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Captain's Blog. Nov 10, 2011

posted Nov 10, 2011, 5:56 PM by April Fountain

Wednesday night in the Northern  Group of the Cook Islands  finds Kwai tethered to the reef off the village of Tukao at the northern end of Manihiki.   There is no pass into the lagoon for ships of any size here.  Even the outboards have to tilt up to get in and out.  And the depths are too deep for at any distance from the reef.  So the Island Council here keeps a 200m length of yellow polypropylene  line which they float out to visiting vessels.  The shore end is made fast to a hole in the reef and the ship relies on the trade wind to keep her off.  We only stay here at night in stable trade wind conditions and always with a close eye out for any change in conditions.   

This morning we arrived in Rakahanga after a leisurely 36 hour sail from Penrhyn.   This is one of our few downwind legs and she made the passage with the mainsail and topsail swung out all the way.   The tripod mast on Kwai allows the gaff to reach almost perpindicular to the fore and aft line of the ship.  This approaches the angle of a yard and allows us to run before the wind somewhat efficiently.  The weather was squally Easterlies and we shut down the engine a couple of times.  We are also sailing in the company of Orongo, a small fishing boat which has been chartered for bird counting work in the Northern Group.  They had some engine problems and Captain Ian asked us to follow us along to Aitutaki.  We have a towing bridles set up on the bow of Orongo and our stern and our 600' 1.1/2" nylon towing line on deck in case we have to take her in tow.  So far all has been smooth.  But the 500 mile passage to Aitutaki is still ahead.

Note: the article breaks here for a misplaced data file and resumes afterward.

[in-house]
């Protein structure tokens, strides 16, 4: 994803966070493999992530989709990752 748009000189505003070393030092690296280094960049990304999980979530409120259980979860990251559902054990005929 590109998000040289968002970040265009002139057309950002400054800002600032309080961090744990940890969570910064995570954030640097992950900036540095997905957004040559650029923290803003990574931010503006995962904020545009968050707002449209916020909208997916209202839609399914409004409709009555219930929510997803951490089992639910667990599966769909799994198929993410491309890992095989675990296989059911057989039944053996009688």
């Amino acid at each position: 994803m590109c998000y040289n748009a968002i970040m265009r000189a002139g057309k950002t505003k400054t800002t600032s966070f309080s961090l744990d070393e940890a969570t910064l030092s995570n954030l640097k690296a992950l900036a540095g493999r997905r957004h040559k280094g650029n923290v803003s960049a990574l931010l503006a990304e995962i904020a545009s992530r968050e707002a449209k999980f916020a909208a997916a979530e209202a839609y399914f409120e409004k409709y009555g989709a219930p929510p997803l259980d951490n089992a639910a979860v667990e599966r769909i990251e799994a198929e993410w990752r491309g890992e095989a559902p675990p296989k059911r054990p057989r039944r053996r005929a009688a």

Kwai's stop in Penrhyn was the now usual event.  As some of you  know that may have followed the website and our past voyages, we go inside the lagoon and tie up at an old World War Two dock.   That way  the customers and public have full access to the ship. 
We delivered 44 drums of petrol and several tons of ordered goods on Saturday and then sold from the Scope Limited store on Monday.  Sunday is a full day of rest on Penrhyn and this was a "White Sunday" when all the members wear white to church.  As always the singing was fantastic. 

 Penrhyn is renowned for its choir singing, regularly winning country wide competitions.  The hymns are standard, all sung in Cook Islands Maori, but the arrangements are done locally and the harmonies wonderful.  Polynesion chant is often incorporated smoothly.  Church is not the only place to hear the songs.  A non stop cycle of competitions carry on throughout the year on Penrhyn.  On the wharf to say good bye, Tata, the presiding Minister gave us a prayer and the islanders, young and old, all knowing their parts, sang us a moving good bye song. 

Before Penrhyn we had a fine passage from Christmas Island covering the 650 miles in 4.1/2 days.  Beam and just abaft the beam trade winds prevailed.  King Neptune made a brief visit when he smelled a couple of pollywogs.  They turned out to be 2 very unsuspecting  I-Kiribati, one crew Tetaake, and Betiano, a 17 year old working his passage to his family in Rarotonga. 

We are finally back on some semblance of a schedule after the long delay in Honolulu and time waiting for the wharf in Christmas Island.  ETA Raro is 16 November.  We have 9 more passengers from Manihiki, in addition to the 2 form Penrhyn and 4 from Rakahanga.   They will be camping on the hatch under our awning,  hoping  for a quiet ride to  Rarotonga with a brief stop in Aitutaki.

Captain Brad